Be transparent about hiring policies
Our interviews with diversity leaders revealed that many organizations support referral-based hiring. Referral-based hiring is important, because it helps people who are hiring to understand that there is somebody in this organization who believes that the candidate’s values are aligned with the organizations and that the candidate may add value to the organization. But what is often hidden to employees and the general public is how many of the people who are being hired are coming through referrals, relative to how many people who don’t know anybody in the organization are getting hired.
The existing research on this topic says that the referral process tends not to yield a diverse set of job candidates, particularly candidates who are underrepresented. So relying on referral-based hiring for open positions can be one potential factor in explaining why a diverse set of candidates is not being recruited or hired.
Encourage team members to speak up, even if they have dissenting opinions
We also learned that diversity doesn’t work in the way most organizations would like it to if no one’s saying anything different. So, how can organizations create a culture of safety, where managers tell employees, “You can say something different, and my commitment is for you not to feel like you are going to be penalized by me or your other team members for expressing what you’ve expressed.” Our research reveals that is something that the manager has to say and do and reinforce regularly, so people believe it. Because unless the manager states that their goal is to make it safe for employees to express their perspectives, even if those perspectives stand out as being different from the norm, people aren’t going to speak up in ways that go against the status quo. That the space is “safe” for expressing different perspectives is something that needs to be stated and reinforced, and employees need to see that they are not getting penalized or punished in any way for saying something that is different from the norm.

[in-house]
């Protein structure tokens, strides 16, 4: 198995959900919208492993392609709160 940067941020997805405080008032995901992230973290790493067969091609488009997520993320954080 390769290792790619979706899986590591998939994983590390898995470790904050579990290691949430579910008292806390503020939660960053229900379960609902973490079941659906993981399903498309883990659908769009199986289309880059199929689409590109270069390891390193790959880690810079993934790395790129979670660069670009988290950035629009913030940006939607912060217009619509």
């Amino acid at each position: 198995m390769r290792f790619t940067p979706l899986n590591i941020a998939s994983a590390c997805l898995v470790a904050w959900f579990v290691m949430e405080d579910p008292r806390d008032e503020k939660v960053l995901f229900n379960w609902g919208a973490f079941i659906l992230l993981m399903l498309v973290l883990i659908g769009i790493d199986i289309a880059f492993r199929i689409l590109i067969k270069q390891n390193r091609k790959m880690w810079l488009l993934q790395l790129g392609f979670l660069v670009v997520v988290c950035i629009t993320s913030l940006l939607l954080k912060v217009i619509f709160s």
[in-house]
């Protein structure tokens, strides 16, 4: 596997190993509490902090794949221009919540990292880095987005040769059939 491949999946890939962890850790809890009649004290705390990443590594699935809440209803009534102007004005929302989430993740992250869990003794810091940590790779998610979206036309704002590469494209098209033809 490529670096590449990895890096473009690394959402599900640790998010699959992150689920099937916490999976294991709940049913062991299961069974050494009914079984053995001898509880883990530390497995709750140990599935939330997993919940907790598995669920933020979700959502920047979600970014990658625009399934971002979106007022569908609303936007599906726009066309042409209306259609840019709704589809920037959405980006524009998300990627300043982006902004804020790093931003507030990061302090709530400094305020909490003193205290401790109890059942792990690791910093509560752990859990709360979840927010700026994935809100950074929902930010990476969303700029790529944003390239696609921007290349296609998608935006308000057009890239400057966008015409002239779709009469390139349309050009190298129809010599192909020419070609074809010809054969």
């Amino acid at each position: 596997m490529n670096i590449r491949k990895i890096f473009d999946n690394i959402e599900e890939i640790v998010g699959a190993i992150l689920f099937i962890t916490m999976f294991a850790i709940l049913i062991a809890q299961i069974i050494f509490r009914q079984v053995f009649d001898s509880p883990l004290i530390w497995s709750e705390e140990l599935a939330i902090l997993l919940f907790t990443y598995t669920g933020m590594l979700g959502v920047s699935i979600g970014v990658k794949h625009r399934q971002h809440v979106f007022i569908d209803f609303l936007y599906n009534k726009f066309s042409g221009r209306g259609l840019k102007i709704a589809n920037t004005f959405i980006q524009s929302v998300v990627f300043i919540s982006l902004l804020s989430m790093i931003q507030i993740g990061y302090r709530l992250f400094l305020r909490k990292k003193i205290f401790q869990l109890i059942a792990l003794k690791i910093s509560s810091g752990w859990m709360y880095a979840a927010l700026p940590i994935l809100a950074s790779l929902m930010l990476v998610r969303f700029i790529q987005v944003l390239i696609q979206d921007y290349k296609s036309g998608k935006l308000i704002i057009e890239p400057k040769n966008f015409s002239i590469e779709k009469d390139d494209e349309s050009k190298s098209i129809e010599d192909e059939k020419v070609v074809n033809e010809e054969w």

Reinforce a no-tolerance policy for disrespectful behavior
Another key insight from our research was that in order to create workplaces that are free from harassment and discrimination, is important that organizations not only create corporate policies that communicate no-tolerance for disrespectful behavior, but to also define what respect is and how that should show up at work. This means that people need to understand what respect looks like in terms of how they engage with one another and the types of disrespectful behavior that won’t be tolerated.
Take ownership for communicating DEI initiatives
Often times, DEI strategies and the subsequent initiatives that are created, are created at the top of organizations by senior leaders and by the diversity office. They’re not always fully communicated with the same level of depth to people lower in the organization, such as people managers, or frontline employees. Our research suggests that what is important is the same care and attention that it has taken to develop DEI strategies and initiatives needs to be translated to middle managers, who need to translate what they and the organization are doing to accomplish DEI goals and how much progress they are making. This means that it is important for organizations and managers to effectively communicate how they are going to make DEI-related progress to people on the front lines, which can help people to see that DEI work is not just something the organization says they are doing, that organizations and managers actually have a plan for making progress on and achieving DEI goals.